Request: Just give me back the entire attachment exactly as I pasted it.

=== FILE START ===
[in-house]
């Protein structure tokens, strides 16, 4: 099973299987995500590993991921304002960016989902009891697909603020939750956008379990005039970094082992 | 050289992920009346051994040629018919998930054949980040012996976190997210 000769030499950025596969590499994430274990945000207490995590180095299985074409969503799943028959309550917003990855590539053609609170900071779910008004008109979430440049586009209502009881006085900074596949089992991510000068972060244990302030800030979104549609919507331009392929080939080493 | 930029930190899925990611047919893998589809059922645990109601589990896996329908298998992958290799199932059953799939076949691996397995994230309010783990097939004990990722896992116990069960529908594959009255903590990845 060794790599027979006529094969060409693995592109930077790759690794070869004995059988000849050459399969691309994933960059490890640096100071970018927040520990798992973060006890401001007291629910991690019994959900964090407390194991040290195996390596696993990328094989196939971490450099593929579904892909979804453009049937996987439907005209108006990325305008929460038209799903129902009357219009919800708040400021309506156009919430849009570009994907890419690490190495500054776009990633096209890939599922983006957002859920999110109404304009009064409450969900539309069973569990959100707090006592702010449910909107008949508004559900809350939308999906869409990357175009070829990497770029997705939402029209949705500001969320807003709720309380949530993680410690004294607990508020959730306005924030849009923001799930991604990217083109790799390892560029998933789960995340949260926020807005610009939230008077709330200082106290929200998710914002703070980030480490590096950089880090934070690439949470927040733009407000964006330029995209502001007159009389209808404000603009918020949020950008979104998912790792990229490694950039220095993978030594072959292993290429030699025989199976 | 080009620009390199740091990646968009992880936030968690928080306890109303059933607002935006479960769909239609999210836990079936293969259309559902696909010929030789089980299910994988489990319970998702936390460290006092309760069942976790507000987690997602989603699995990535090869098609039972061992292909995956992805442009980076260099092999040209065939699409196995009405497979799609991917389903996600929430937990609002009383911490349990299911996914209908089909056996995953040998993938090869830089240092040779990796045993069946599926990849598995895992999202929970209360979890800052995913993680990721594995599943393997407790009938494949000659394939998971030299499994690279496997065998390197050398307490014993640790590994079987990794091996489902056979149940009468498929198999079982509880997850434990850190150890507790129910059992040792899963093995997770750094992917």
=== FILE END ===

[in-house]
């Protein structure tokens, strides 16, 4: 099973299987995500590993991921304002960016989902009891697909603020939750956008379990005039970094082992 | 050289992920009346051994040629018919998930054949980040012996976190997210 000769030499950025596969590499994430274990945000207490995590180095299985074409969503799943028959309550917003990855590539053609609170900071779910008004008109979430440049586009209502009881006085900074596949089992991510000068972060244990302030800030979104549609919507331009392929080939080493 | 930029930190899925990611047919893998589809059922645990109601589990896996329908298998992958290799199932059953799939076949691996397995994230309010783990097939004990990722896992116990069960529908594959009255903590990845 060794790599027979006529094969060409693995592109930077790759690794070869004995059988000849050459399969691309994933960059490890640096100071970018927040520990798992973060006890401001007291629910991690019994959900964090407390194991040290195996390596696993990328094989196939971490450099593929579904892909979804453009049937996987439907005209108006990325305008929460038209799903129902009357219009919800708040400021309506156009919430849009570009994907890419690490190495500054776009990633096209890939599922983006957002859920999110109404304009009064409450969900539309069973569990959100707090006592702010449910909107008949508004559900809350939308999906869409990357175009070829990497770029997705939402029209949705500001969320807003709720309380949530993680410690004294607990508020959730306005924030849009923001799930991604990217083109790799390892560029998933789960995340949260926020807005610009939230008077709330200082106290929200998710914002703070980030480490590096950089880090934070690439949470927040733009407000964006330029995209502001007159009389209808404000603009918020949020950008979104998912790792990229490694950039220095993978030594072959292993290429030699025989199976 | 080009620009390199740091990646968009992880936030968690928080306890109303059933607002935006479960769909239609999210836990079936293969259309559902696909010929030789089980299910994988489990319970998702936390460290006092309760069942976790507000987690997602989603699995990535090869098609039972061992292909995956992805442009980076260099092999040209065939699409196995009405497979799609991917389903996600929430937990609002009383911490349990299911996914209908089909056996995953040998993938090869830089240092040779990796045993069946599926990849598995895992999202929970209360979890800052995913993680990721594995599943393997407790009938494949000659394939998971030299499994690279496997065998390197050398307490014993640790590994079987990794091996489902056979149940009468498929198999079982509880997850434990850190150890507790129910059992040792899963093995997770750094992917």